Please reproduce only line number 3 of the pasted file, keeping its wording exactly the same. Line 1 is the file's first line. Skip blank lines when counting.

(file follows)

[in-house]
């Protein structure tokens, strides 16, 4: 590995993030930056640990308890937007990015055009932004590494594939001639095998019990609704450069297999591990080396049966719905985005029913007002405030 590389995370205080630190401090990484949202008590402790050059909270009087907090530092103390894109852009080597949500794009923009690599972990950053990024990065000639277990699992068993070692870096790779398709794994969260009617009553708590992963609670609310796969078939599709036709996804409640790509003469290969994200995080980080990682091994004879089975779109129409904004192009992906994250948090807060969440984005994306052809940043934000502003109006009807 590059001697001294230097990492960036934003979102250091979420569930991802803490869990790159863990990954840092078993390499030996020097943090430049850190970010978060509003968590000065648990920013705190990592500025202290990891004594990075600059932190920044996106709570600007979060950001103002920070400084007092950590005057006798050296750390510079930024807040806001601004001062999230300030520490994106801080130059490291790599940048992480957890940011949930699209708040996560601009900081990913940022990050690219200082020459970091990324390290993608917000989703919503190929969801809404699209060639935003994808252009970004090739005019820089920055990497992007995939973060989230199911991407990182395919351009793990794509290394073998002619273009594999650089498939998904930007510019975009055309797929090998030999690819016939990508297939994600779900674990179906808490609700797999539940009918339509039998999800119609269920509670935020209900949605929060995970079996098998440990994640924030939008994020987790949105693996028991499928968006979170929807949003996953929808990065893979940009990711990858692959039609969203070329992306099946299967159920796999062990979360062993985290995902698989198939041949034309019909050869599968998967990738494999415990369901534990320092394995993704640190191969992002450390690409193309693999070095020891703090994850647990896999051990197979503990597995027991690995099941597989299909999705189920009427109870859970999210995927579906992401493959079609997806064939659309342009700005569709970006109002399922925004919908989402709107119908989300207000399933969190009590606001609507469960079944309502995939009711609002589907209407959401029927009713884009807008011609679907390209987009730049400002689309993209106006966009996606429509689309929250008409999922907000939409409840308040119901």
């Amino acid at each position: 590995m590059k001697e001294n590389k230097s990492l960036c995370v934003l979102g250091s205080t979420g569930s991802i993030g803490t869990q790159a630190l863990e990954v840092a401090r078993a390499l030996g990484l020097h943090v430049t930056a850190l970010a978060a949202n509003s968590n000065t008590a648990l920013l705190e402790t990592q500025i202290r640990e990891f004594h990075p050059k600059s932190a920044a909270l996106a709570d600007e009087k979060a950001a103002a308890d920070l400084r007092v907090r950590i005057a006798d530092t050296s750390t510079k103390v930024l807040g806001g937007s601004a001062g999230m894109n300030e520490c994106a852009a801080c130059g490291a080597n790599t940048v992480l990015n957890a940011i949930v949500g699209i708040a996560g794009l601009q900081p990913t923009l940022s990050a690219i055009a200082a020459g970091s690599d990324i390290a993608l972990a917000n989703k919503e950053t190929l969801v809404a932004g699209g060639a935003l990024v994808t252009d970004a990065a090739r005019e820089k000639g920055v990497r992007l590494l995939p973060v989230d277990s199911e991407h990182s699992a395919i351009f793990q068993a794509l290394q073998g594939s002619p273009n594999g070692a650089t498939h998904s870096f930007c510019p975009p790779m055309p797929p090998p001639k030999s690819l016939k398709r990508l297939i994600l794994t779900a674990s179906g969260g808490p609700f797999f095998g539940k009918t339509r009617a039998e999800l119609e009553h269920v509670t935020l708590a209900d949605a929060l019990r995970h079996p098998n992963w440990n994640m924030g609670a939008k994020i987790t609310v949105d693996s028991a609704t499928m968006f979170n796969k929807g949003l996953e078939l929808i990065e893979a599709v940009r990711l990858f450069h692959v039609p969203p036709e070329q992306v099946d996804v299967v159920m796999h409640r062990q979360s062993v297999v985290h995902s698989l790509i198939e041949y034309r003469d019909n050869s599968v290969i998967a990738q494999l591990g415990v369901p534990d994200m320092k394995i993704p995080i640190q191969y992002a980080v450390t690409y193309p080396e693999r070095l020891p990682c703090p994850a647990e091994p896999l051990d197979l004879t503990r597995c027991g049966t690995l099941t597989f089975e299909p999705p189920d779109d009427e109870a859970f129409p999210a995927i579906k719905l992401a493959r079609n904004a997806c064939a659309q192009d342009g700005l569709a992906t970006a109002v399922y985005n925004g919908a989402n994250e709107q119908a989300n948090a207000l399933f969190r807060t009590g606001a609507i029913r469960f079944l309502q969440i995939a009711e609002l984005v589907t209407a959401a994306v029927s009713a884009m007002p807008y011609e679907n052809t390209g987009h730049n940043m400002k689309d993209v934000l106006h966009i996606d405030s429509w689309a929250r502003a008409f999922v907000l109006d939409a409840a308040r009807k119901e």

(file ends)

């Amino acid at each position: 590995m590059k001697e001294n590389k230097s990492l960036c995370v934003l979102g250091s205080t979420g569930s991802i993030g803490t869990q790159a630190l863990e990954v840092a401090r078993a390499l030996g990484l020097h943090v430049t930056a850190l970010a978060a949202n509003s968590n000065t008590a648990l920013l705190e402790t990592q500025i202290r640990e990891f004594h990075p050059k600059s932190a920044a909270l996106a709570d600007e009087k979060a950001a103002a308890d920070l400084r007092v907090r950590i005057a006798d530092t050296s750390t510079k103390v930024l807040g806001g937007s601004a001062g999230m894109n300030e520490c994106a852009a801080c130059g490291a080597n790599t940048v992480l990015n957890a940011i949930v949500g699209i708040a996560g794009l601009q900081p990913t923009l940022s990050a690219i055009a200082a020459g970091s690599d990324i390290a993608l972990a917000n989703k919503e950053t190929l969801v809404a932004g699209g060639a935003l990024v994808t252009d970004a990065a090739r005019e820089k000639g920055v990497r992007l590494l995939p973060v989230d277990s199911e991407h990182s699992a395919i351009f793990q068993a794509l290394q073998g594939s002619p273009n594999g070692a650089t498939h998904s870096f930007c510019p975009p790779m055309p797929p090998p001639k030999s690819l016939k398709r990508l297939i994600l794994t779900a674990s179906g969260g808490p609700f797999f095998g539940k009918t339509r009617a039998e999800l119609e009553h269920v509670t935020l708590a209900d949605a929060l019990r995970h079996p098998n992963w440990n994640m924030g609670a939008k994020i987790t609310v949105d693996s028991a609704t499928m968006f979170n796969k929807g949003l996953e078939l929808i990065e893979a599709v940009r990711l990858f450069h692959v039609p969203p036709e070329q992306v099946d996804v299967v159920m796999h409640r062990q979360s062993v297999v985290h995902s698989l790509i198939e041949y034309r003469d019909n050869s599968v290969i998967a990738q494999l591990g415990v369901p534990d994200m320092k394995i993704p995080i640190q191969y992002a980080v450390t690409y193309p080396e693999r070095l020891p990682c703090p994850a647990e091994p896999l051990d197979l004879t503990r597995c027991g049966t690995l099941t597989f089975e299909p999705p189920d779109d009427e109870a859970f129409p999210a995927i579906k719905l992401a493959r079609n904004a997806c064939a659309q192009d342009g700005l569709a992906t970006a109002v399922y985005n925004g919908a989402n994250e709107q119908a989300n948090a207000l399933f969190r807060t009590g606001a609507i029913r469960f079944l309502q969440i995939a009711e609002l984005v589907t209407a959401a994306v029927s009713a884009m007002p807008y011609e679907n052809t390209g987009h730049n940043m400002k689309d993209v934000l106006h966009i996606d405030s429509w689309a929250r502003a008409f999922v907000l109006d939409a409840a308040r009807k119901e």